But some Republican operatives worry the matter could end up negatively impacting Hawley’s campaign.

“McCaskill is already a tough beat and we’re not helped by Greitens’ situation. If this isn’t taken care of it runs a good chance of materially hurting our chances to take this Senate seat. The situation isn’t yet critical but it shows every sign of moving in that direction,” a Missouri GOP insider said.

Release: Schaefer Campaign Calls on Hawley Supporters to Disclose Ties to Iranian Terror Organization

Press Release, Missouri Times, July 14, 2016

COLUMBIA, Mo. – Kurt Schaefer’s campaign today called on supporters of Josh Hawley to disclose their financial ties to the People’s Mojahedin Organization of Iran [PMOI]. Since releasing an ad highlighting Hawley’s documented work on behalf of the PMOI, a group that killed American soldiers, a number of Washington DC insiders including John Bolton and Michael Mukasey have come sprinting to Hawley’s defense. The problem? They failed to disclose their paid work for the group.

“Josh Hawley’s allies in Washington DC have spent millions falsely attacking Kurt Schaefer, and now they’re defending his paid work for an organization on the State Department’s list of foreign terrorist organizations,” Schaefer Campaign Manager Scott Dieckhaus said. “But Hawley’s friends in Washington DC have failed to disclose that they have been compensated, just like Hawley, by the PMOI to advocate for their removal from the terrorist list. As if their work on behalf of a terrorist group that killed American soldiers wasn’t enough, now they have failed to disclose that they were on the group’s payroll. Hawley and his allies should come clean and disclose their paid advocacy on behalf of the PMOI.”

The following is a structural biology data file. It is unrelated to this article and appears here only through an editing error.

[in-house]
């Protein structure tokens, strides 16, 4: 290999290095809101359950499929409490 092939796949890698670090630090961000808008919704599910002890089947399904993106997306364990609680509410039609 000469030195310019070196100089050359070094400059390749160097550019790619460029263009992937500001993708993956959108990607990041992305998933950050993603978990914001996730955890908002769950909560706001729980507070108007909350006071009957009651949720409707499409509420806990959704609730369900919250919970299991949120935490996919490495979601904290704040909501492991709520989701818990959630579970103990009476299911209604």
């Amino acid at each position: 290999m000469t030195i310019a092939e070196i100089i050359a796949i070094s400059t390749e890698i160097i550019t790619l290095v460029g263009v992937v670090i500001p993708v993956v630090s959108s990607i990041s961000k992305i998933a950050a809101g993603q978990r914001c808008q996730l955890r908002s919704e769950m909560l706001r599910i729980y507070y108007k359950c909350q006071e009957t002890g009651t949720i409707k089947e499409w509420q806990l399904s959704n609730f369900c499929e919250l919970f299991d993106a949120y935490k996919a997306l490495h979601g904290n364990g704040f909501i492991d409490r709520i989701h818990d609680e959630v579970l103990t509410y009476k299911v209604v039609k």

A Financial Times story highlighted both, Mukasey and Bolton’s involvement with the group. Excerpts from a story include:

“An Iranian exile group is spending millions of dollars in a lobbying effort to be removed from the US’s list of foreign terrorist organisations, recruiting a group of US national security luminaries to be its advocates. Dozens of former officials across the political spectrum – from conservative John Bolton to liberal Howard Dean – have been paid tens of thousands of dollars to speak at events organised by supporters of the Mujahedin-e-Khalq, or People’s Mujahedin, in the US, the Financial Times has learnt.”

“Lee Hamilton, a former Democratic chairman of the House foreign relations committee, and Michael Mukasey, attorney-general in the last Bush administration, both told the FT they were paid for speaking at MEK-linked events.”

“Mr Bolton, George W. Bush’s ambassador to the UN, said he did not see the fact he was being paid “as an issue”, while Mr Dean, the former Democratic national committee chairman, dismissed the question as a “sideshow”.

“None would disclose how much they had been paid, but Ed Rendell, the former Pennsylvania governor, said he received $20,000 for an 11-minute speech. “But even if I was paid $50,000, I wouldn’t do it if I didn’t believe in it,” he said.”

The full story can be found here: